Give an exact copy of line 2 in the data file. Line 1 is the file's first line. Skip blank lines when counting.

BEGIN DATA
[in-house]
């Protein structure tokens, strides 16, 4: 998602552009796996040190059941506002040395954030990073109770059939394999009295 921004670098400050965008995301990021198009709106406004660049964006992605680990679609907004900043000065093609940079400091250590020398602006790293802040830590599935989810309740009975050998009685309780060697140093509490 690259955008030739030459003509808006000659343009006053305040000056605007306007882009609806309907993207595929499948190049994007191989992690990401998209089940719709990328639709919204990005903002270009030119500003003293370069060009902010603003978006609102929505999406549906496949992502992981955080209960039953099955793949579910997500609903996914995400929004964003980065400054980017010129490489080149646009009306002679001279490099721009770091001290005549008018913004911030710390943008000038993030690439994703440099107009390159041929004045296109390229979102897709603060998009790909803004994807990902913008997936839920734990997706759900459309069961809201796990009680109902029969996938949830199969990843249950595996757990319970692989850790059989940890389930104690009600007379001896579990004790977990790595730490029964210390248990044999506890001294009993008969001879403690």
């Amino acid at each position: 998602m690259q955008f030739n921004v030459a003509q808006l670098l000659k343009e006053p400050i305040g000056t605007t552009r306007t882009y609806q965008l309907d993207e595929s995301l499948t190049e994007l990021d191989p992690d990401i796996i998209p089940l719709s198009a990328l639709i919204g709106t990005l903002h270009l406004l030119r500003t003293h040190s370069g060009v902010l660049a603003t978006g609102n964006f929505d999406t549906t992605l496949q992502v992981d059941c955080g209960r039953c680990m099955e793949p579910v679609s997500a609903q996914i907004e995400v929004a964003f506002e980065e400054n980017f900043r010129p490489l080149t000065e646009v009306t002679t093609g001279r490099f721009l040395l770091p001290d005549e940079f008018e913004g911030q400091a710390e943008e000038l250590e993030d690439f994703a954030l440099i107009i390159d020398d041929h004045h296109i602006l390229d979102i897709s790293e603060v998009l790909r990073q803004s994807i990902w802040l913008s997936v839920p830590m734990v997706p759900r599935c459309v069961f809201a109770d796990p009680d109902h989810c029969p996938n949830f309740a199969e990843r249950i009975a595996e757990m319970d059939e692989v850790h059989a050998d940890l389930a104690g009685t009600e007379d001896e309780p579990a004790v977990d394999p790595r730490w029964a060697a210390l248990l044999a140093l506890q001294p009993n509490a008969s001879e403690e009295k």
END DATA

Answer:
């Protein structure tokens, strides 16, 4: 998602552009796996040190059941506002040395954030990073109770059939394999009295 921004670098400050965008995301990021198009709106406004660049964006992605680990679609907004900043000065093609940079400091250590020398602006790293802040830590599935989810309740009975050998009685309780060697140093509490 690259955008030739030459003509808006000659343009006053305040000056605007306007882009609806309907993207595929499948190049994007191989992690990401998209089940719709990328639709919204990005903002270009030119500003003293370069060009902010603003978006609102929505999406549906496949992502992981955080209960039953099955793949579910997500609903996914995400929004964003980065400054980017010129490489080149646009009306002679001279490099721009770091001290005549008018913004911030710390943008000038993030690439994703440099107009390159041929004045296109390229979102897709603060998009790909803004994807990902913008997936839920734990997706759900459309069961809201796990009680109902029969996938949830199969990843249950595996757990319970692989850790059989940890389930104690009600007379001896579990004790977990790595730490029964210390248990044999506890001294009993008969001879403690």